Later this month, Canadian comics historian Rachel Richey will launch a Kickstarter campaign to reprint the adventures of Canadian wartime superhero, Johnny Canuck. Johnny was an adventurer-hero, a young soldier who was determined to take the fight to Hitler himself. All twenty-eight issues of Johnny Canuck will be reprinted in one volume with CGA Comics and distributed by IDW.
What makes the reprint so significant is that like Nelvana of the Northern Lights, reprinted this year with Hope Nelson (CGA, IDW), Johnny Canuck belongs to a stable of uniquely Canadian wartime comics. Between 1941 and 1946, a homegrown Canadian comics industry flourished thanks to the Wartime Exchange Conservation Act, which prevented such luxuries as Yankee comic books from crossing the border, and hindered Canadian children’s unquenchable thirst for new superhero adventures. (Once you get a taste…) At the conclusion of the war, the act was lifted and American goods once again began streaming into Canada, in many cases pricing out — or distributing out — businesses which had flourished during the war years. Canadian comics publishers were not immune, and one by one, folded. And despite the cultural impact of the comics, they weren’t reprinted — until now.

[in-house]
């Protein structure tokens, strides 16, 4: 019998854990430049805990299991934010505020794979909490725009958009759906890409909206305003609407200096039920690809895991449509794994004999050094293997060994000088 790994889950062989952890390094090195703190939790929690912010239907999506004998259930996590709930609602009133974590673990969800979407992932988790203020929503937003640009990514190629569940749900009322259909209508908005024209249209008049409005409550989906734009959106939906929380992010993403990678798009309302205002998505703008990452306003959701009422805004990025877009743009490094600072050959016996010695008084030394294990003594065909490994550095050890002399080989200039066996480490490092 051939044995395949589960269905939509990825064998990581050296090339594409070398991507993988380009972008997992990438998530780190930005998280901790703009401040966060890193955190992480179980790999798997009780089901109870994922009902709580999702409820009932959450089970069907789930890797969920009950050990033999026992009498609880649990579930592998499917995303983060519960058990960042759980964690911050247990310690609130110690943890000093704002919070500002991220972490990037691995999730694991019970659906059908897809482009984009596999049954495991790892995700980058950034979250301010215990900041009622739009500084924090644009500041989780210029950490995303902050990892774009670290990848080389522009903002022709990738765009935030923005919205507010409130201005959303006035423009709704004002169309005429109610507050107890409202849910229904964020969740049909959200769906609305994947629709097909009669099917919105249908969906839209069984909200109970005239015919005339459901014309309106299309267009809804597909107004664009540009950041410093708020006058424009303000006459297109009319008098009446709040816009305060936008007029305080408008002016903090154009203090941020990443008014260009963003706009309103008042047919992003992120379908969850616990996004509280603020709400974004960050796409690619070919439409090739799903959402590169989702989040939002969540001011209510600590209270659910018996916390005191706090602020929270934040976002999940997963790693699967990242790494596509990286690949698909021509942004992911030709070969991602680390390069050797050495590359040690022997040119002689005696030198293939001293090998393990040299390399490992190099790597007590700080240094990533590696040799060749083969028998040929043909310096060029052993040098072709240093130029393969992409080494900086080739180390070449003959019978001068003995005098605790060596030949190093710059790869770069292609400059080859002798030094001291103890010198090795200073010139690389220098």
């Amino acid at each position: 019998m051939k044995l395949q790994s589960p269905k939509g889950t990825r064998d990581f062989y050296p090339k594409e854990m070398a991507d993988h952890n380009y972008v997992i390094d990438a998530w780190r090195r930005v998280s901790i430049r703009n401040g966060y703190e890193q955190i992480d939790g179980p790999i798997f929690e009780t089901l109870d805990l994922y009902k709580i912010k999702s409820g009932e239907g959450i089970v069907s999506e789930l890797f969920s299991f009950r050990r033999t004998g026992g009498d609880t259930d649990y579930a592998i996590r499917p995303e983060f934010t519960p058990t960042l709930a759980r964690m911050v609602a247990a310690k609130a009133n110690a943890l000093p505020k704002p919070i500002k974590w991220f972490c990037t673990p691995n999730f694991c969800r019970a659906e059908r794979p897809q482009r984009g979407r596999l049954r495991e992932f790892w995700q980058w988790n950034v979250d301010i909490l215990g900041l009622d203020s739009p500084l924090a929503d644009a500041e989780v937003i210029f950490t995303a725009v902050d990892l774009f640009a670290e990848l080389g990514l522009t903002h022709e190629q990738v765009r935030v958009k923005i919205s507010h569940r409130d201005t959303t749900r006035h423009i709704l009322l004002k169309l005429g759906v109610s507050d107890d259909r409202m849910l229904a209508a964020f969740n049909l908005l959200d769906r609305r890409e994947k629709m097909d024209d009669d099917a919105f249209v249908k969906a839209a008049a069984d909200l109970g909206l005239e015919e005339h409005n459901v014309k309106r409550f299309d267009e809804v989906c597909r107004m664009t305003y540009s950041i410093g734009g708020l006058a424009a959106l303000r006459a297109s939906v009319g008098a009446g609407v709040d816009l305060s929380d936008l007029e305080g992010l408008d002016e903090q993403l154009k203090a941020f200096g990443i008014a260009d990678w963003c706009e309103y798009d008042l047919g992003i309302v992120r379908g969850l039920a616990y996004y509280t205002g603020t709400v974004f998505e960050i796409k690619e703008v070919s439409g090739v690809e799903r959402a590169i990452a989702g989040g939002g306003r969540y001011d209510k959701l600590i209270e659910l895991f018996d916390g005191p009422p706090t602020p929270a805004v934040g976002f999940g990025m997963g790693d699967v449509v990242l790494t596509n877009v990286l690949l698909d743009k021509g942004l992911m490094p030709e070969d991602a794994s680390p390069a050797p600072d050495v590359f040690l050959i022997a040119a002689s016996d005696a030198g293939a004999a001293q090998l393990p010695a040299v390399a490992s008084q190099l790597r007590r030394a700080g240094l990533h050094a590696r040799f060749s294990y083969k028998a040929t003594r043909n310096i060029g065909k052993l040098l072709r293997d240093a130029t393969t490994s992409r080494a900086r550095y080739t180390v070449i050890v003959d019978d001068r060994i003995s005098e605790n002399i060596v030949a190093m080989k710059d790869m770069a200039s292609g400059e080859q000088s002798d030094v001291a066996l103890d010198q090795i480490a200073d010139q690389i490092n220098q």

I spoke with Rachel about the reprint of Johnny Canuck and what else will be making its way out the Library Archives of Canada.
First off, congrats. And, seriously, thank you for staying committed to reprinting Canada’s comics history!
Your press release got the WWAC staff all excited, even the non-Canadians. We’re comics nerds — obviously — but many of us are also history nerds. Can you tell us a bit about the material and its place in the Canadian cultural landscape of the day? Were people excited about a home-grown publishing industry, or just happy to have comics to keep their kids happy?
Thanks! I’m so happy you’re excited! Everyone should be, Johnny is great and it’s time we remember and take pride in Canadian comics!
I think everyone was really excited about the comics. Everyone was reading them, but I guess mostly kids, and they needed them. Bell Features, the publishing company that put out Nelvana and Johnny was selling an astronomical number of books a month. One thing it’s important to remember is that from 1941 to 1946, this was a relatively pure run in Canadian popular culture with little interference from the United States. Never have Canadian children been so privileged as they were then to have distinctly Canadian heroes to read about every month. It’s a shame it didn’t last.